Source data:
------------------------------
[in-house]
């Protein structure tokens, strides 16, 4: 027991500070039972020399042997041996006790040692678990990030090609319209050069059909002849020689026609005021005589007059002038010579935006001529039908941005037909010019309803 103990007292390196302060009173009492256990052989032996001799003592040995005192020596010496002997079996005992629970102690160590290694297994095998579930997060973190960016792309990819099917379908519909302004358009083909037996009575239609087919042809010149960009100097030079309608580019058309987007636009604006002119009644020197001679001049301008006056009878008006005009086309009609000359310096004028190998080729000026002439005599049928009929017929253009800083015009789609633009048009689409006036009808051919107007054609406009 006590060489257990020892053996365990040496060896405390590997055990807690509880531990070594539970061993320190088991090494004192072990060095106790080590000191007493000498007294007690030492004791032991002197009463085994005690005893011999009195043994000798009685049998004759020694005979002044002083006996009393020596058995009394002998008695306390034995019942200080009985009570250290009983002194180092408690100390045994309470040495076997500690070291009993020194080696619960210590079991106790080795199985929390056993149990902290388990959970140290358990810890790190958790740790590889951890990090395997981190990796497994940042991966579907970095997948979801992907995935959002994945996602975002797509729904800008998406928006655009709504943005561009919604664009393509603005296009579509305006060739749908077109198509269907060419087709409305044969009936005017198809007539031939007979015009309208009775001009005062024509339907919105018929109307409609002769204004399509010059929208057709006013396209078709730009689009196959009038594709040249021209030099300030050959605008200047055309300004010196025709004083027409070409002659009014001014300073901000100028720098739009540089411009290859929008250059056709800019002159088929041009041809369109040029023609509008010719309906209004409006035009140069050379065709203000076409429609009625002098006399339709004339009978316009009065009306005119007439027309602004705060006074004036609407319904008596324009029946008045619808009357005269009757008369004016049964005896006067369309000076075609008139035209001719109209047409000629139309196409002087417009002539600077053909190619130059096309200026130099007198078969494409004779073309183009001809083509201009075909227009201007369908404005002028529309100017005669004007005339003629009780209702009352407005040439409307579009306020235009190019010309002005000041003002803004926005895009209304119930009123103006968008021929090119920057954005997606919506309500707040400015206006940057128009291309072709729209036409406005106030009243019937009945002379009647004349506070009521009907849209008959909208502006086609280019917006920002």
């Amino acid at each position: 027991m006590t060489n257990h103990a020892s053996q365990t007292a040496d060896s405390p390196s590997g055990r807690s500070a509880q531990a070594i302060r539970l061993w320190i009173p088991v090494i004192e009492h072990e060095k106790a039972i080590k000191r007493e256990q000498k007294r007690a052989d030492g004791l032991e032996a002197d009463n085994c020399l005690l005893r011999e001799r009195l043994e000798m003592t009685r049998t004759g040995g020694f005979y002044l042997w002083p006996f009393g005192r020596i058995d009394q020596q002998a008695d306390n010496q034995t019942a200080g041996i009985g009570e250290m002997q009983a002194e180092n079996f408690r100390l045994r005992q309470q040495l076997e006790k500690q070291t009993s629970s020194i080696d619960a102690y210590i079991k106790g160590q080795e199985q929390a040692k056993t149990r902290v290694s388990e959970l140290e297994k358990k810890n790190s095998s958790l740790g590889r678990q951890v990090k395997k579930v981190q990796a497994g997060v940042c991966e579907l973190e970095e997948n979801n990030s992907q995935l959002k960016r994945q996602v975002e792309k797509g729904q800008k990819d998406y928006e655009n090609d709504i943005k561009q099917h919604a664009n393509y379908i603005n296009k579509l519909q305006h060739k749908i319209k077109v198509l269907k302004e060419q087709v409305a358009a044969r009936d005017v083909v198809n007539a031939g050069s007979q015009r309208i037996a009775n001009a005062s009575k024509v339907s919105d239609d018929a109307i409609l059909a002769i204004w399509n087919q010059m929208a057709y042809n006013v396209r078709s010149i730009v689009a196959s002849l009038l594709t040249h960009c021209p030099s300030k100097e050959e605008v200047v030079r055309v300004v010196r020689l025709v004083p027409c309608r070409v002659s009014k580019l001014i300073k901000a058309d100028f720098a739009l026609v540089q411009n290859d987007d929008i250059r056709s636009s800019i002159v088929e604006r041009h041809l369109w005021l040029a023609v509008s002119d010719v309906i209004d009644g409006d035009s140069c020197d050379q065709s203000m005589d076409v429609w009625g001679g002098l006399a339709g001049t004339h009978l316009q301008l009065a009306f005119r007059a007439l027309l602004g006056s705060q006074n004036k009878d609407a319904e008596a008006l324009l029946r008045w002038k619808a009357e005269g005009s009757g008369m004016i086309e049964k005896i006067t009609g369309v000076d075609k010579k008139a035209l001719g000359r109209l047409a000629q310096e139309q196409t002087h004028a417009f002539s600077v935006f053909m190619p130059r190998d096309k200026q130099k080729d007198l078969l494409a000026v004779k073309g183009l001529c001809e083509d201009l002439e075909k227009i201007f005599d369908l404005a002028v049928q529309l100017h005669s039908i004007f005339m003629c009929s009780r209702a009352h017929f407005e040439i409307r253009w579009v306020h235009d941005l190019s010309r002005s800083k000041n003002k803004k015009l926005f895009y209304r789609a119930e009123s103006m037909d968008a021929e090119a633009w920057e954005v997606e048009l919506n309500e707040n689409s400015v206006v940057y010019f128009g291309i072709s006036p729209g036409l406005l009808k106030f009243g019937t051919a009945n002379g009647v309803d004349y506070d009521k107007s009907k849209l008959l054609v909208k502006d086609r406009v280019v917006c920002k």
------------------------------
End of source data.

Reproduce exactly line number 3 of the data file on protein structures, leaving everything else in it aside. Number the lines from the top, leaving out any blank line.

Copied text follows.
């Amino acid at each position: 027991m006590t060489n257990h103990a020892s053996q365990t007292a040496d060896s405390p390196s590997g055990r807690s500070a509880q531990a070594i302060r539970l061993w320190i009173p088991v090494i004192e009492h072990e060095k106790a039972i080590k000191r007493e256990q000498k007294r007690a052989d030492g004791l032991e032996a002197d009463n085994c020399l005690l005893r011999e001799r009195l043994e000798m003592t009685r049998t004759g040995g020694f005979y002044l042997w002083p006996f009393g005192r020596i058995d009394q020596q002998a008695d306390n010496q034995t019942a200080g041996i009985g009570e250290m002997q009983a002194e180092n079996f408690r100390l045994r005992q309470q040495l076997e006790k500690q070291t009993s629970s020194i080696d619960a102690y210590i079991k106790g160590q080795e199985q929390a040692k056993t149990r902290v290694s388990e959970l140290e297994k358990k810890n790190s095998s958790l740790g590889r678990q951890v990090k395997k579930v981190q990796a497994g997060v940042c991966e579907l973190e970095e997948n979801n990030s992907q995935l959002k960016r994945q996602v975002e792309k797509g729904q800008k990819d998406y928006e655009n090609d709504i943005k561009q099917h919604a664009n393509y379908i603005n296009k579509l519909q305006h060739k749908i319209k077109v198509l269907k302004e060419q087709v409305a358009a044969r009936d005017v083909v198809n007539a031939g050069s007979q015009r309208i037996a009775n001009a005062s009575k024509v339907s919105d239609d018929a109307i409609l059909a002769i204004w399509n087919q010059m929208a057709y042809n006013v396209r078709s010149i730009v689009a196959s002849l009038l594709t040249h960009c021209p030099s300030k100097e050959e605008v200047v030079r055309v300004v010196r020689l025709v004083p027409c309608r070409v002659s009014k580019l001014i300073k901000a058309d100028f720098a739009l026609v540089q411009n290859d987007d929008i250059r056709s636009s800019i002159v088929e604006r041009h041809l369109w005021l040029a023609v509008s002119d010719v309906i209004d009644g409006d035009s140069c020197d050379q065709s203000m005589d076409v429609w009625g001679g002098l006399a339709g001049t004339h009978l316009q301008l009065a009306f005119r007059a007439l027309l602004g006056s705060q006074n004036k009878d609407a319904e008596a008006l324009l029946r008045w002038k619808a009357e005269g005009s009757g008369m004016i086309e049964k005896i006067t009609g369309v000076d075609k010579k008139a035209l001719g000359r109209l047409a000629q310096e139309q196409t002087h004028a417009f002539s600077v935006f053909m190619p130059r190998d096309k200026q130099k080729d007198l078969l494409a000026v004779k073309g183009l001529c001809e083509d201009l002439e075909k227009i201007f005599d369908l404005a002028v049928q529309l100017h005669s039908i004007f005339m003629c009929s009780r209702a009352h017929f407005e040439i409307r253009w579009v306020h235009d941005l190019s010309r002005s800083k000041n003002k803004k015009l926005f895009y209304r789609a119930e009123s103006m037909d968008a021929e090119a633009w920057e954005v997606e048009l919506n309500e707040n689409s400015v206006v940057y010019f128009g291309i072709s006036p729209g036409l406005l009808k106030f009243g019937t051919a009945n002379g009647v309803d004349y506070d009521k107007s009907k849209l008959l054609v909208k502006d086609r406009v280019v917006c920002k």